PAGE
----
If I’ve learned anything from Bejeweled, it’s that people are always looking for a colorful puzzle game to eat away hours of their time. Perhaps the world will find such a time-sucker in Snake 3D, a puzzle game that sets the classic Snake concept in a 3D world.
If you aren’t familiar with the arcade classic Snake, it’s that game where you control a snake/unidentifiable line, eat objects that lengthen your body, and die if you run into your own tail. The whole concept is one of gaming’s most accurate representations of nature (kidding). I guess that because we’re in the 21st century, and we slap 3D onto everything from Finding Nemo to the Nintendo DS, it was a matter of time before Snake got the cosmetic overhaul we didn’t know we wanted.
The concept turns out to be a fun take on an old favorite. While rotating the point of view with your mouse, you slither around multi-dimensional objects, “eating” mice that fall from the sky and float across the surface. I assume you’re eating them. It really just looks like they pop out of existence as your head nudges them. While graphical representations fall short, Snake 3D offers fresh puzzle mechanics, such as tunnels and the ability to play with multiple snakes. These innovated designs were fascinating, and make the game more challenging than its basic predecessor.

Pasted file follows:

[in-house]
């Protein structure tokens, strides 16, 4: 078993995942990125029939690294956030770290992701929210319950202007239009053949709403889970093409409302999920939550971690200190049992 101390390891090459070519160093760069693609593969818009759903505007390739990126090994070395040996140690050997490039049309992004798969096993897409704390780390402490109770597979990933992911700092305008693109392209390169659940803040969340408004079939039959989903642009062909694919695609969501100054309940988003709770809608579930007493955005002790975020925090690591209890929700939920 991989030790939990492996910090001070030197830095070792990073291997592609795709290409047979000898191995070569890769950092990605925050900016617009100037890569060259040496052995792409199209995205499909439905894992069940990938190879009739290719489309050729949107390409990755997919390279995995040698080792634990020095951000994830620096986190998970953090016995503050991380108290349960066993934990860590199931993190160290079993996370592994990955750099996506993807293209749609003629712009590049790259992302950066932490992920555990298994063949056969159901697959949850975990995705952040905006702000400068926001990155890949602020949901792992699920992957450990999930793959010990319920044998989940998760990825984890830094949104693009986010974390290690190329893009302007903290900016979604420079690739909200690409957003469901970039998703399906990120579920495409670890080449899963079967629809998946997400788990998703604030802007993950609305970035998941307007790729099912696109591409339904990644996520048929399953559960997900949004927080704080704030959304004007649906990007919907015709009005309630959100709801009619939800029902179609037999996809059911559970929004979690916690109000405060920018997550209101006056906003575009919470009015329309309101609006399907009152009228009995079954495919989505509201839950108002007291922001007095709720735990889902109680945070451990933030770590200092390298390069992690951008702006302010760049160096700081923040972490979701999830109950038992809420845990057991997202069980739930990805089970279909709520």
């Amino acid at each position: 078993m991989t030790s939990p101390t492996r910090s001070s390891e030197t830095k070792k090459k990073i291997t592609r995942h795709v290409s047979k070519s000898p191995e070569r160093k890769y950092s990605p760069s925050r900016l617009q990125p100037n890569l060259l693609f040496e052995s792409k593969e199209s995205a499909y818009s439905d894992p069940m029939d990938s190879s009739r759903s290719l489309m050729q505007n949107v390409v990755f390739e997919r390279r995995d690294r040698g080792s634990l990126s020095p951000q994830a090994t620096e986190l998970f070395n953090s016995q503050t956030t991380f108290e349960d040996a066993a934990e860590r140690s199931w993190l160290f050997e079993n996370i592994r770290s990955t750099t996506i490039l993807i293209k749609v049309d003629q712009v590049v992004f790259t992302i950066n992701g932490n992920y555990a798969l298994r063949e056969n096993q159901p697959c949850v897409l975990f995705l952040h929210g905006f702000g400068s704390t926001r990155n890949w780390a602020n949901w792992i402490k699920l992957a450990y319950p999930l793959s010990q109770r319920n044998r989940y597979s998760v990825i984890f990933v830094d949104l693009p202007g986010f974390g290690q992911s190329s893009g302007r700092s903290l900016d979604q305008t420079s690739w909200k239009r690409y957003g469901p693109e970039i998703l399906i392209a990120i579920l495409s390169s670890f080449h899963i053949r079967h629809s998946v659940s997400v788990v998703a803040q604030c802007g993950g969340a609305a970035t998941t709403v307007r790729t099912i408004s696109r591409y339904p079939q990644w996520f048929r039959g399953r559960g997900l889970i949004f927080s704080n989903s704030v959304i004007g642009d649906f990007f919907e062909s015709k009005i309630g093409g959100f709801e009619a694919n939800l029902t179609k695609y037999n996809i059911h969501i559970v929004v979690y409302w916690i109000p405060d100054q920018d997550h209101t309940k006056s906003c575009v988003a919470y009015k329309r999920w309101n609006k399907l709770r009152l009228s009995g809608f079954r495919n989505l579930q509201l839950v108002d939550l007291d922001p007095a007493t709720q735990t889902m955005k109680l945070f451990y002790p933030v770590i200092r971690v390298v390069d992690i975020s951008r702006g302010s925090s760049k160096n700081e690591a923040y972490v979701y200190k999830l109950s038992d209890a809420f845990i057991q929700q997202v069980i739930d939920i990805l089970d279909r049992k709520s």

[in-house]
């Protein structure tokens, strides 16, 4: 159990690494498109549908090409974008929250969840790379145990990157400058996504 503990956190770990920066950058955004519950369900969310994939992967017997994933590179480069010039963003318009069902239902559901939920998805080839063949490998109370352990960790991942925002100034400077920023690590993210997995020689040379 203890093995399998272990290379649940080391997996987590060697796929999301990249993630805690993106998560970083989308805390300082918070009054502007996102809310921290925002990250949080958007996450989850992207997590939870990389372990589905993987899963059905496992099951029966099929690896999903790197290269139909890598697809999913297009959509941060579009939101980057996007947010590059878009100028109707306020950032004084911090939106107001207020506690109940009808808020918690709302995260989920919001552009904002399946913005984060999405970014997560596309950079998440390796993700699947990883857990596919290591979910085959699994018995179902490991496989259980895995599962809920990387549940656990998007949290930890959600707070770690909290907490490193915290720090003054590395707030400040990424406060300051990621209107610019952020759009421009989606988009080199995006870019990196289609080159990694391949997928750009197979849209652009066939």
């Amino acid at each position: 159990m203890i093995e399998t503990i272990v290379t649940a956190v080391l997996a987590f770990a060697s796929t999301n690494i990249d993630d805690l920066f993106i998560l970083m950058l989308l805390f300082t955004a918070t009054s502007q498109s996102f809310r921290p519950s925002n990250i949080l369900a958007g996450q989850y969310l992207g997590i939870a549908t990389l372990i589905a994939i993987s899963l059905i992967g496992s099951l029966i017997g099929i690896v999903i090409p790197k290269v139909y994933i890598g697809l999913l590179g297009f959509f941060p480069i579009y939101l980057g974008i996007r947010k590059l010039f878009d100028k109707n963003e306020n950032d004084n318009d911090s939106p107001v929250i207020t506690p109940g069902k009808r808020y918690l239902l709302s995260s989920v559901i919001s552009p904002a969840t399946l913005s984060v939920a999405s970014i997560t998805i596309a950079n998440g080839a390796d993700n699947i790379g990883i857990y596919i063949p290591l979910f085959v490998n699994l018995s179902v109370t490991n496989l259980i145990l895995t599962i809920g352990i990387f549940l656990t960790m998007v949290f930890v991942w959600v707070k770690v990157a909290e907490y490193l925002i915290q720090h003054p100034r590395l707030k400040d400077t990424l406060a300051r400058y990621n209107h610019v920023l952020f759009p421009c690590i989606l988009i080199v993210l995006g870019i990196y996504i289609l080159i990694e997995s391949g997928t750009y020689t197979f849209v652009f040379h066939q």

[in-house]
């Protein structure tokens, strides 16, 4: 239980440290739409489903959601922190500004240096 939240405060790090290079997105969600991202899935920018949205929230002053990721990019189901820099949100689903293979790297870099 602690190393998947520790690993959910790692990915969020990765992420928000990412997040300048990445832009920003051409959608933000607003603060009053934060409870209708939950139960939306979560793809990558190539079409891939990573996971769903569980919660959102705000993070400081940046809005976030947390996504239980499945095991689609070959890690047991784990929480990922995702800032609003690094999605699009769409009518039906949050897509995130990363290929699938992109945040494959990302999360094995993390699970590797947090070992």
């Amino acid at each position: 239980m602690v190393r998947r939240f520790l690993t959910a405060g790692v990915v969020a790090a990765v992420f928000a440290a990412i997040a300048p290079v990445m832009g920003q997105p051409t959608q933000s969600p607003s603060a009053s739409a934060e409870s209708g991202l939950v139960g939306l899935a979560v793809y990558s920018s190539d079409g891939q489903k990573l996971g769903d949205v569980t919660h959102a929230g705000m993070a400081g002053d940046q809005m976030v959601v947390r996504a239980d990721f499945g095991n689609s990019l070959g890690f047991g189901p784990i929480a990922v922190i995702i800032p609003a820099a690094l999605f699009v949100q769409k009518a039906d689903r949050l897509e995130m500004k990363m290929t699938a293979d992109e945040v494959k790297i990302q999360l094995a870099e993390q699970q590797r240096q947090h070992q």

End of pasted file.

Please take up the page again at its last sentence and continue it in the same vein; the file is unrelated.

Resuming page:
Unfortunately, Sir Snake has quite the attitude problem, and tends to defiantly pop off the map and run away into space. I get it; life can be frustrating when you live on a cube and endlessly chase ghost mice. It’s understandable for Snake to throw caution to the wind, break the rules, and leave home to travel the world, but it’s a pretty game-breaking bug that turned out to be both frustrating and pathetically hilarious.
There’s also a lot of graphical work yet to be completed. For now, the low levels of shadow and texture rendering make various 3D shapes difficult to identify. One level, in which you dodge falling blocks, is almost impossible to play because you can’t perceive where these blocks will land on the homogenous, depth-free pipe you’re crawling on. For a puzzle game centered on dimensional structure navigating, the environment needs to be clearer to the player both visually and conceptually.
Amidst the chuckle-inducing bugs, Snake 3D takes a well-known game style and makes it more visually and mentally stimulating. There’s various rough edges waiting to be smoothed out, which will have to include complete graphics, the passing of Snake’s angsty runaway phase, and something that remedies the creepy floating mice. Snake 3D looks to be the blueprint of an enjoyable puzzle game, but for now I’ll watch this fed-up reptile slither away into the sunset.